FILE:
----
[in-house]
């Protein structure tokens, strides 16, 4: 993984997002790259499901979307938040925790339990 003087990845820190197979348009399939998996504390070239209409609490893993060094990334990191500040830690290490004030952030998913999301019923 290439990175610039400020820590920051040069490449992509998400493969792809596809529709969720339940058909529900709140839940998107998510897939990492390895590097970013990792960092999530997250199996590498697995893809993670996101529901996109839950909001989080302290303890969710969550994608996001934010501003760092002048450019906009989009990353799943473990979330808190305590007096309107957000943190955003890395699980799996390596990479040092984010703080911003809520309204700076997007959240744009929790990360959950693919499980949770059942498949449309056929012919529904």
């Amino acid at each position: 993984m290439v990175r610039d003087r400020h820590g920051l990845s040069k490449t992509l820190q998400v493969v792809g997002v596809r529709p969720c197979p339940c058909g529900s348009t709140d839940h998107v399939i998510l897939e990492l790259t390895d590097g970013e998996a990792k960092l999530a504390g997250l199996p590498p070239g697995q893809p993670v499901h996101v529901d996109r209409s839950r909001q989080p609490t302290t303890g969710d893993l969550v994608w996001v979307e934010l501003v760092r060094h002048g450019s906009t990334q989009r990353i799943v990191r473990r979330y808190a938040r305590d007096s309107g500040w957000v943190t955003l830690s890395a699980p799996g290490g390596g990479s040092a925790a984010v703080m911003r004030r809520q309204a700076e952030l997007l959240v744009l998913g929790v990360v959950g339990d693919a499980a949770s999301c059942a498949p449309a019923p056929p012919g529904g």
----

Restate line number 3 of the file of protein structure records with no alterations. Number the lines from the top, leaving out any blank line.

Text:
């Amino acid at each position: 993984m290439v990175r610039d003087r400020h820590g920051l990845s040069k490449t992509l820190q998400v493969v792809g997002v596809r529709p969720c197979p339940c058909g529900s348009t709140d839940h998107v399939i998510l897939e990492l790259t390895d590097g970013e998996a990792k960092l999530a504390g997250l199996p590498p070239g697995q893809p993670v499901h996101v529901d996109r209409s839950r909001q989080p609490t302290t303890g969710d893993l969550v994608w996001v979307e934010l501003v760092r060094h002048g450019s906009t990334q989009r990353i799943v990191r473990r979330y808190a938040r305590d007096s309107g500040w957000v943190t955003l830690s890395a699980p799996g290490g390596g990479s040092a925790a984010v703080m911003r004030r809520q309204a700076e952030l997007l959240v744009l998913g929790v990360v959950g339990d693919a499980a949770s999301c059942a498949p449309a019923p056929p012919g529904g």